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Gravitational Lensing: Untangling an Image

2 Feb 2018, 18:17 UTC
Gravitational Lensing: Untangling an Image
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The behavior of distant galaxies may tell us much about our own Milky Way’s evolution, as well as alerting us to the differing outcomes possible as galaxies mature. This morning we look at a galaxy labeled eMACSJ1341-QG-1, one that puts on display the phenomenon of gravitational lensing. We may one day use the distortion of spacetime caused by massive objects much closer to home to study nearby stars and their planets, assuming we can learn to exploit the natural gravitational lensing effect that occurs at 550 AU from the Sun.
But back to the galactic perspective. Lined up with a massive galaxy cluster called eMACSJ1341.9-2441, the light from the much more distant galaxy is magnified by 30 times as the gravity of the intervening cluster — its presumed dark matter, gas and thousands of individual galaxies — distorts spacetime. Gravitational lensing was confirmed during a solar eclipse in 1919, when background stars were found to be offset in precisely the way Albert Einstein had predicted. Astronomers now rely on such lensing to produce information about objects that would otherwise be all but invisible.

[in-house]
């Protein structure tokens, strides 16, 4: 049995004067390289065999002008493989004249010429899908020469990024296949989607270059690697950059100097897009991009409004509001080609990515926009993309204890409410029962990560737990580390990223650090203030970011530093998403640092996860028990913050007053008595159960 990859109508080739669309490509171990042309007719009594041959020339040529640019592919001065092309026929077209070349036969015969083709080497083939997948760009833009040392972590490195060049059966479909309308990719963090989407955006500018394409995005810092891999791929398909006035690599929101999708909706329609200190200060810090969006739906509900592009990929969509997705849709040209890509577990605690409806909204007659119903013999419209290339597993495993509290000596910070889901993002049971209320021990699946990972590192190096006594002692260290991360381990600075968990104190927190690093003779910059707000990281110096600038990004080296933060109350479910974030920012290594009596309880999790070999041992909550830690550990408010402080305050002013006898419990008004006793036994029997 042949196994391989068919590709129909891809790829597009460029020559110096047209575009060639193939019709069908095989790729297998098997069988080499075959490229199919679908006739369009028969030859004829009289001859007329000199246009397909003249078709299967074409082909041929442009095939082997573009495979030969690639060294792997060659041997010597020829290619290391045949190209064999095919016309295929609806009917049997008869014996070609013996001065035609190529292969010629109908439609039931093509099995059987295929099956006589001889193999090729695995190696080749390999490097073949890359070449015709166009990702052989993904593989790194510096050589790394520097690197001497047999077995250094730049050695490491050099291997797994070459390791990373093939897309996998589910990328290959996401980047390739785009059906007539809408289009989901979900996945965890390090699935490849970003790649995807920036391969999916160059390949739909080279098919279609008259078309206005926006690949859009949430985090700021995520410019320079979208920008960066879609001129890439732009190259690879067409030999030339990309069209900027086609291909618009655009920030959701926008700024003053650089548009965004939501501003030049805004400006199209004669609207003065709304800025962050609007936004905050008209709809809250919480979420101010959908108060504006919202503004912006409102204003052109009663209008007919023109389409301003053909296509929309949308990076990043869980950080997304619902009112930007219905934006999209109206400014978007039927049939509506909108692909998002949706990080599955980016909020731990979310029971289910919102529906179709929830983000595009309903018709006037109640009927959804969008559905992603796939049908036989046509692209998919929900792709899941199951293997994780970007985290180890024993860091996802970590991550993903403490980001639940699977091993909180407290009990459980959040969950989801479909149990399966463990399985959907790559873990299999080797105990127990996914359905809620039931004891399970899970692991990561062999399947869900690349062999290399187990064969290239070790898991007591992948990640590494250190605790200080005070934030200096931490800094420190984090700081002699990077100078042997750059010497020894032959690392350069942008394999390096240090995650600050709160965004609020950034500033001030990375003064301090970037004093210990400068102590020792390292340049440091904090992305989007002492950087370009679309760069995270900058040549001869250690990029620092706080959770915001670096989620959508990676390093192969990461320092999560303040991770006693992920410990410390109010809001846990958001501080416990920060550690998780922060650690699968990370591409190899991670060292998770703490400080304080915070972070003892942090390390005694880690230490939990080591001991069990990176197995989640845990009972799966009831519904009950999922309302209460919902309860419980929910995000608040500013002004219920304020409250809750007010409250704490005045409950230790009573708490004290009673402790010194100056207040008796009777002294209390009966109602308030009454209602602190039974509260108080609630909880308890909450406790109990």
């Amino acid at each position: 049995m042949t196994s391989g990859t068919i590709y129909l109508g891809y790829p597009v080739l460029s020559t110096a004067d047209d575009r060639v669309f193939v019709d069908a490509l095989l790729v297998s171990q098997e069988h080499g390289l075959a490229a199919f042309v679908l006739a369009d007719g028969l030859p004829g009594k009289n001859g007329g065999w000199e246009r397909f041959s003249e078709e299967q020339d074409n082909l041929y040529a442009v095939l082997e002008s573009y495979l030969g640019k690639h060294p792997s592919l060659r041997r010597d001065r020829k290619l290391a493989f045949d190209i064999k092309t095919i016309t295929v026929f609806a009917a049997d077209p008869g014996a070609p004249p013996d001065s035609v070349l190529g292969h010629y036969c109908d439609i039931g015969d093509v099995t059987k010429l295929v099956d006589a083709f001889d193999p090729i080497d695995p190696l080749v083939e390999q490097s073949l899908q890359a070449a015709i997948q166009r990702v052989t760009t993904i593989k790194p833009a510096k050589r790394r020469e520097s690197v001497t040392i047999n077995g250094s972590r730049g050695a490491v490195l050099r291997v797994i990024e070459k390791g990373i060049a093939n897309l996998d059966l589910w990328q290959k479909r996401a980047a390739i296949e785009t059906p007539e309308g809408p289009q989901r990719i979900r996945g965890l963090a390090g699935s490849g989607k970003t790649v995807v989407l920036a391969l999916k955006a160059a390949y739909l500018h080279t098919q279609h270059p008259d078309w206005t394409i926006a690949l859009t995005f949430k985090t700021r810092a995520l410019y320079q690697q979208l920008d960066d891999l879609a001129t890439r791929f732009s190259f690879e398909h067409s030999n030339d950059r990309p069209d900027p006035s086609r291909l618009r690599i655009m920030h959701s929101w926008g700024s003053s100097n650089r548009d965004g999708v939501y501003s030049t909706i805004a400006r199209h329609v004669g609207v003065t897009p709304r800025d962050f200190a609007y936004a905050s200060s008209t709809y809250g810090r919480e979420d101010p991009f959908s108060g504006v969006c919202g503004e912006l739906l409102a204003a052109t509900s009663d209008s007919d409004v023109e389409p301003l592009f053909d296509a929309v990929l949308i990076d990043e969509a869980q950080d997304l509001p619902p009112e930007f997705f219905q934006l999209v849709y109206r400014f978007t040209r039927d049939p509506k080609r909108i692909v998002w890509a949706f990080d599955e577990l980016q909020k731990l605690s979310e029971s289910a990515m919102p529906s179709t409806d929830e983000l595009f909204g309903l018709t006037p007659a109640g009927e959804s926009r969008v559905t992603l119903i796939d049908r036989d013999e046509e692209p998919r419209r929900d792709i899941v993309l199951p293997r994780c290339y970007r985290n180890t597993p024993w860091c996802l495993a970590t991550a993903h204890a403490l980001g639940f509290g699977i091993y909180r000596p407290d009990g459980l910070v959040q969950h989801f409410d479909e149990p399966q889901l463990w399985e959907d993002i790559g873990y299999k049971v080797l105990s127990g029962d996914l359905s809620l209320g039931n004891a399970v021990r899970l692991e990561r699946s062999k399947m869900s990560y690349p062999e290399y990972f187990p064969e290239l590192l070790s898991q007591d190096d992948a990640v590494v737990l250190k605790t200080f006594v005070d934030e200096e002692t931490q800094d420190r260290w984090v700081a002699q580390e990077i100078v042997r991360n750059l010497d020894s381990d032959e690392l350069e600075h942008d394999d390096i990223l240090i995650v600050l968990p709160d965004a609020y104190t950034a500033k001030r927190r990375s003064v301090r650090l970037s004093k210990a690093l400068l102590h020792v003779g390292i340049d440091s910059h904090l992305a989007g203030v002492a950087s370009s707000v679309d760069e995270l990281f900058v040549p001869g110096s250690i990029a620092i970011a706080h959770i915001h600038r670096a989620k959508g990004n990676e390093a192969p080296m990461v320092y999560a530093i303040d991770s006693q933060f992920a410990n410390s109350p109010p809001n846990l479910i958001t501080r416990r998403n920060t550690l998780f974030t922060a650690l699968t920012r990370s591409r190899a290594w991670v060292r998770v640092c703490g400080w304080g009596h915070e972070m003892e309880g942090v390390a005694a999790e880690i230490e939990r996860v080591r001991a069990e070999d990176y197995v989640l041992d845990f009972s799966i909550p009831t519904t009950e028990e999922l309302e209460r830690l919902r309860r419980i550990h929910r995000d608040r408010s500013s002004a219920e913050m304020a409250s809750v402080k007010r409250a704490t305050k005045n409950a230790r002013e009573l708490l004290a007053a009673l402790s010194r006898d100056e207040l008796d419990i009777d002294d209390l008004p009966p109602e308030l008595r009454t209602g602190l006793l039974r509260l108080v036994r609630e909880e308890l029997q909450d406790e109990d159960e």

Image: The quiescent galaxy eMACSJ1341-QG-1 as seen by the Hubble Space Telescope. The yellow dotted line traces ...

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